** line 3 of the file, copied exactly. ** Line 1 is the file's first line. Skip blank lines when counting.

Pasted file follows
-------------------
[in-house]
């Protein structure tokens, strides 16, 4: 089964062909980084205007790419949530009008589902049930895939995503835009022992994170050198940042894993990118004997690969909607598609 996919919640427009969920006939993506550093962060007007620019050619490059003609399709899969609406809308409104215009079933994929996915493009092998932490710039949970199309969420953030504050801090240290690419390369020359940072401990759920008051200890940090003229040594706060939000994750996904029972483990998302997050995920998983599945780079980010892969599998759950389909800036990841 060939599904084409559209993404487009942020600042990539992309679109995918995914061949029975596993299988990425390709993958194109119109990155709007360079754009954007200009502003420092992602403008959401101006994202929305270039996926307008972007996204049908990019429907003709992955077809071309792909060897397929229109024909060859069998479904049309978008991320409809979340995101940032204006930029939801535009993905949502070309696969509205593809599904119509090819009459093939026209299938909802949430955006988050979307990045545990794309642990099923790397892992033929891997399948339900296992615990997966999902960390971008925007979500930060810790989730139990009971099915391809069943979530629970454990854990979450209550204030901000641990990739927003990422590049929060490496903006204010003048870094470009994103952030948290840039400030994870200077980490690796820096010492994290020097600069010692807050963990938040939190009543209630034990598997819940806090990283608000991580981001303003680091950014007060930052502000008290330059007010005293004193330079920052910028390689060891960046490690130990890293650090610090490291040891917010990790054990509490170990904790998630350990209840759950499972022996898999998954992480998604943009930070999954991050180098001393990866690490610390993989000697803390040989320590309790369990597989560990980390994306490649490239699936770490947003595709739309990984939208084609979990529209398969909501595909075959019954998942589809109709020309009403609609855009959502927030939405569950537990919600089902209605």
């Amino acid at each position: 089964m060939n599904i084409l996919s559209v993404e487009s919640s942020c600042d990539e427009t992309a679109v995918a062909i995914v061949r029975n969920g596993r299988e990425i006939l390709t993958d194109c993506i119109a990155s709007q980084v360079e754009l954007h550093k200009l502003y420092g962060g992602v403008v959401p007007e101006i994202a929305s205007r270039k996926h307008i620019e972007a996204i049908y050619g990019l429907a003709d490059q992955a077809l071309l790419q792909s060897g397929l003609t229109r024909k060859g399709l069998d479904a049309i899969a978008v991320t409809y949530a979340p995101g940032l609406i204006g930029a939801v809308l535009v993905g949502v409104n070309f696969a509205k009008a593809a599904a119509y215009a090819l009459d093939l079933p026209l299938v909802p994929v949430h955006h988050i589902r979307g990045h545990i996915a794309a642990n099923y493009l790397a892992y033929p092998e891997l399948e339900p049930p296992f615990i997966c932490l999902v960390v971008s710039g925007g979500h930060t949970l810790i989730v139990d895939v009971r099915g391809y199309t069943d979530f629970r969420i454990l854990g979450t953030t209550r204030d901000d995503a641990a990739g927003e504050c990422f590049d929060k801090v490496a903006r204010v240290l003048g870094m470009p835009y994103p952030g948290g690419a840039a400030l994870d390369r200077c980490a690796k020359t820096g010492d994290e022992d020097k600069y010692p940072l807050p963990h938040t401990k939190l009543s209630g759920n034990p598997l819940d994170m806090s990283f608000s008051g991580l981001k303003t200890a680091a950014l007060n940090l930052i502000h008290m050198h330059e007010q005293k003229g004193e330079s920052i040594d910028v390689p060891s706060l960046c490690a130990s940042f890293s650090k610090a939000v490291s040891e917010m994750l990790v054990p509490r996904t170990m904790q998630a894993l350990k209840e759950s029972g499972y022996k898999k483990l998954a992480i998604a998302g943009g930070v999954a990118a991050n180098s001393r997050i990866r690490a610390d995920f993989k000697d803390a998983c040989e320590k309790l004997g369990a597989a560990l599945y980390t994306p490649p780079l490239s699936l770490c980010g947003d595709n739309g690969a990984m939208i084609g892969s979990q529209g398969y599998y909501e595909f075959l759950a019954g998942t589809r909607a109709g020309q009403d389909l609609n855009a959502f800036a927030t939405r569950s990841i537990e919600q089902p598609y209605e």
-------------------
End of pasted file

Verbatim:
């Amino acid at each position: 089964m060939n599904i084409l996919s559209v993404e487009s919640s942020c600042d990539e427009t992309a679109v995918a062909i995914v061949r029975n969920g596993r299988e990425i006939l390709t993958d194109c993506i119109a990155s709007q980084v360079e754009l954007h550093k200009l502003y420092g962060g992602v403008v959401p007007e101006i994202a929305s205007r270039k996926h307008i620019e972007a996204i049908y050619g990019l429907a003709d490059q992955a077809l071309l790419q792909s060897g397929l003609t229109r024909k060859g399709l069998d479904a049309i899969a978008v991320t409809y949530a979340p995101g940032l609406i204006g930029a939801v809308l535009v993905g949502v409104n070309f696969a509205k009008a593809a599904a119509y215009a090819l009459d093939l079933p026209l299938v909802p994929v949430h955006h988050i589902r979307g990045h545990i996915a794309a642990n099923y493009l790397a892992y033929p092998e891997l399948e339900p049930p296992f615990i997966c932490l999902v960390v971008s710039g925007g979500h930060t949970l810790i989730v139990d895939v009971r099915g391809y199309t069943d979530f629970r969420i454990l854990g979450t953030t209550r204030d901000d995503a641990a990739g927003e504050c990422f590049d929060k801090v490496a903006r204010v240290l003048g870094m470009p835009y994103p952030g948290g690419a840039a400030l994870d390369r200077c980490a690796k020359t820096g010492d994290e022992d020097k600069y010692p940072l807050p963990h938040t401990k939190l009543s209630g759920n034990p598997l819940d994170m806090s990283f608000s008051g991580l981001k303003t200890a680091a950014l007060n940090l930052i502000h008290m050198h330059e007010q005293k003229g004193e330079s920052i040594d910028v390689p060891s706060l960046c490690a130990s940042f890293s650090k610090a939000v490291s040891e917010m994750l990790v054990p509490r996904t170990m904790q998630a894993l350990k209840e759950s029972g499972y022996k898999k483990l998954a992480i998604a998302g943009g930070v999954a990118a991050n180098s001393r997050i990866r690490a610390d995920f993989k000697d803390a998983c040989e320590k309790l004997g369990a597989a560990l599945y980390t994306p490649p780079l490239s699936l770490c980010g947003d595709n739309g690969a990984m939208i084609g892969s979990q529209g398969y599998y909501e595909f075959l759950a019954g998942t589809r909607a109709g020309q009403d389909l609609n855009a959502f800036a927030t939405r569950s990841i537990e919600q089902p598609y209605e």